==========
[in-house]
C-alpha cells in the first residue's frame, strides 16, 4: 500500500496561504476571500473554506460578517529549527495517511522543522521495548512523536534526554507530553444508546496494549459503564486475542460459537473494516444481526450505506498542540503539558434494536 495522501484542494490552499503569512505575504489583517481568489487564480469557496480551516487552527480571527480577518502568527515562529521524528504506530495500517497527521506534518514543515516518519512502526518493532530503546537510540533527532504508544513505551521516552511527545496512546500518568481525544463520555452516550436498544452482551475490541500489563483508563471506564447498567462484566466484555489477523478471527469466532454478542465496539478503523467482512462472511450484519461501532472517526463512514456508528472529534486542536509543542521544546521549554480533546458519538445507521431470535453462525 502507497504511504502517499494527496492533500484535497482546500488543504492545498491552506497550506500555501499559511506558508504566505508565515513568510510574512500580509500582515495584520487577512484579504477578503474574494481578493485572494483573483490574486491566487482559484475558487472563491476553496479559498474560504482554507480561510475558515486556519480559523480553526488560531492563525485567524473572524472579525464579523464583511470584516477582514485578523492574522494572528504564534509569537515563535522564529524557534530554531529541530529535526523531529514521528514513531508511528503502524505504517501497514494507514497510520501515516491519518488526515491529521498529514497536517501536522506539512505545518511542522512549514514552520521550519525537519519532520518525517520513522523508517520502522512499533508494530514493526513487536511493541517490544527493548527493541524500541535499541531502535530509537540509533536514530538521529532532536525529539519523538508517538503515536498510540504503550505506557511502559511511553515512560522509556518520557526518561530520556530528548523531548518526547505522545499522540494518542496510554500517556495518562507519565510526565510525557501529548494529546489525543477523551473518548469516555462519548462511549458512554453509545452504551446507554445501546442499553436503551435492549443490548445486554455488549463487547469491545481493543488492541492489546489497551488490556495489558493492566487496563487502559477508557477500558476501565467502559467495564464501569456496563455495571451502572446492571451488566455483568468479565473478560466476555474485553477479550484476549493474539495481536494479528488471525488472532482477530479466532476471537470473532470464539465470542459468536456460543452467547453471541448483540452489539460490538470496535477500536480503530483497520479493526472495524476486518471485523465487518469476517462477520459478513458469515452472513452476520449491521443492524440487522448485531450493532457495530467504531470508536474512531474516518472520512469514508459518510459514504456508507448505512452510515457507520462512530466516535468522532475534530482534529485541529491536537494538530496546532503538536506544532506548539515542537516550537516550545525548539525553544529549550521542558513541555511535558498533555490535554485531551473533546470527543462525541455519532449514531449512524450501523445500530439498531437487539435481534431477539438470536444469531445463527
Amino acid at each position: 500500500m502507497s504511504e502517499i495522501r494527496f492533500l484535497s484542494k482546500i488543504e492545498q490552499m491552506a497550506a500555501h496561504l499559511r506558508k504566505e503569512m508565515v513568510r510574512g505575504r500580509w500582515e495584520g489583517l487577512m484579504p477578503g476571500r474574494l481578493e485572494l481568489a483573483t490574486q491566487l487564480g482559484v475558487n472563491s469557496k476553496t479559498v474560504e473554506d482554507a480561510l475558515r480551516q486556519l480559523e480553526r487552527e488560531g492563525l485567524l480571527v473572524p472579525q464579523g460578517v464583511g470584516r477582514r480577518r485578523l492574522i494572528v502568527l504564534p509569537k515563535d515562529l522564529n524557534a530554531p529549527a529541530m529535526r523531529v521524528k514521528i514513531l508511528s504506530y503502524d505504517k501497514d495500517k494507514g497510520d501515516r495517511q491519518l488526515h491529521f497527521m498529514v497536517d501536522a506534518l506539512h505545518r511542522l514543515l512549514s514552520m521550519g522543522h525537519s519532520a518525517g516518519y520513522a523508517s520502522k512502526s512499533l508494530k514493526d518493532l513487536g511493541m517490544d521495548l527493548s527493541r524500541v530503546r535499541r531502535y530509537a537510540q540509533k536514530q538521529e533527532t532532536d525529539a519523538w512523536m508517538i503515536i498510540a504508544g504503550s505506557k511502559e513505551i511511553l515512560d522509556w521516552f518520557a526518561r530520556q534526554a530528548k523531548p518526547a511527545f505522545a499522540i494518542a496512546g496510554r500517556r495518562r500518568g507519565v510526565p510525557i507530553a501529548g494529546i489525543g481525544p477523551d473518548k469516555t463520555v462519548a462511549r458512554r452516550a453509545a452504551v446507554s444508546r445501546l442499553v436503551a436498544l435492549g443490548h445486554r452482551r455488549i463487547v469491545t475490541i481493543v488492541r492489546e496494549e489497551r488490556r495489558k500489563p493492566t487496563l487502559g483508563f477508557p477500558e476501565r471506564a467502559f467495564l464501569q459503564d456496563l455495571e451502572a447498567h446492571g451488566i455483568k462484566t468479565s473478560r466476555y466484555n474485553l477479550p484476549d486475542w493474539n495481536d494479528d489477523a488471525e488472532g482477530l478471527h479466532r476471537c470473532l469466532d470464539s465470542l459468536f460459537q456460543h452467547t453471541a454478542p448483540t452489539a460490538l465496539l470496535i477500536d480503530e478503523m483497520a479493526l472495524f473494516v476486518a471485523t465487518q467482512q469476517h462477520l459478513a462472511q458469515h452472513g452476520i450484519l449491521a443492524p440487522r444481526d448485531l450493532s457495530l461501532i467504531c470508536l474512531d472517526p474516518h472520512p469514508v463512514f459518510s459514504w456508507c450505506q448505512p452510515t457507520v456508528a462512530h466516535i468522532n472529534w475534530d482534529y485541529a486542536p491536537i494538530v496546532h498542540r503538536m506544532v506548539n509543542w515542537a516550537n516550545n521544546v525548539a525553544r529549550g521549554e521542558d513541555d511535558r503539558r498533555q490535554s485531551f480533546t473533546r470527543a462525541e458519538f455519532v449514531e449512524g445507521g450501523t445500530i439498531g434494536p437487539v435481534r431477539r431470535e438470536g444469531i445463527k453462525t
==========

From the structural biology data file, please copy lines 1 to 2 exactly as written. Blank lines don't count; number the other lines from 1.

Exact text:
[in-house]
C-alpha cells in the first residue's frame, strides 16, 4: 500500500496561504476571500473554506460578517529549527495517511522543522521495548512523536534526554507530553444508546496494549459503564486475542460459537473494516444481526450505506498542540503539558434494536 495522501484542494490552499503569512505575504489583517481568489487564480469557496480551516487552527480571527480577518502568527515562529521524528504506530495500517497527521506534518514543515516518519512502526518493532530503546537510540533527532504508544513505551521516552511527545496512546500518568481525544463520555452516550436498544452482551475490541500489563483508563471506564447498567462484566466484555489477523478471527469466532454478542465496539478503523467482512462472511450484519461501532472517526463512514456508528472529534486542536509543542521544546521549554480533546458519538445507521431470535453462525 502507497504511504502517499494527496492533500484535497482546500488543504492545498491552506497550506500555501499559511506558508504566505508565515513568510510574512500580509500582515495584520487577512484579504477578503474574494481578493485572494483573483490574486491566487482559484475558487472563491476553496479559498474560504482554507480561510475558515486556519480559523480553526488560531492563525485567524473572524472579525464579523464583511470584516477582514485578523492574522494572528504564534509569537515563535522564529524557534530554531529541530529535526523531529514521528514513531508511528503502524505504517501497514494507514497510520501515516491519518488526515491529521498529514497536517501536522506539512505545518511542522512549514514552520521550519525537519519532520518525517520513522523508517520502522512499533508494530514493526513487536511493541517490544527493548527493541524500541535499541531502535530509537540509533536514530538521529532532536525529539519523538508517538503515536498510540504503550505506557511502559511511553515512560522509556518520557526518561530520556530528548523531548518526547505522545499522540494518542496510554500517556495518562507519565510526565510525557501529548494529546489525543477523551473518548469516555462519548462511549458512554453509545452504551446507554445501546442499553436503551435492549443490548445486554455488549463487547469491545481493543488492541492489546489497551488490556495489558493492566487496563487502559477508557477500558476501565467502559467495564464501569456496563455495571451502572446492571451488566455483568468479565473478560466476555474485553477479550484476549493474539495481536494479528488471525488472532482477530479466532476471537470473532470464539465470542459468536456460543452467547453471541448483540452489539460490538470496535477500536480503530483497520479493526472495524476486518471485523465487518469476517462477520459478513458469515452472513452476520449491521443492524440487522448485531450493532457495530467504531470508536474512531474516518472520512469514508459518510459514504456508507448505512452510515457507520462512530466516535468522532475534530482534529485541529491536537494538530496546532503538536506544532506548539515542537516550537516550545525548539525553544529549550521542558513541555511535558498533555490535554485531551473533546470527543462525541455519532449514531449512524450501523445500530439498531437487539435481534431477539438470536444469531445463527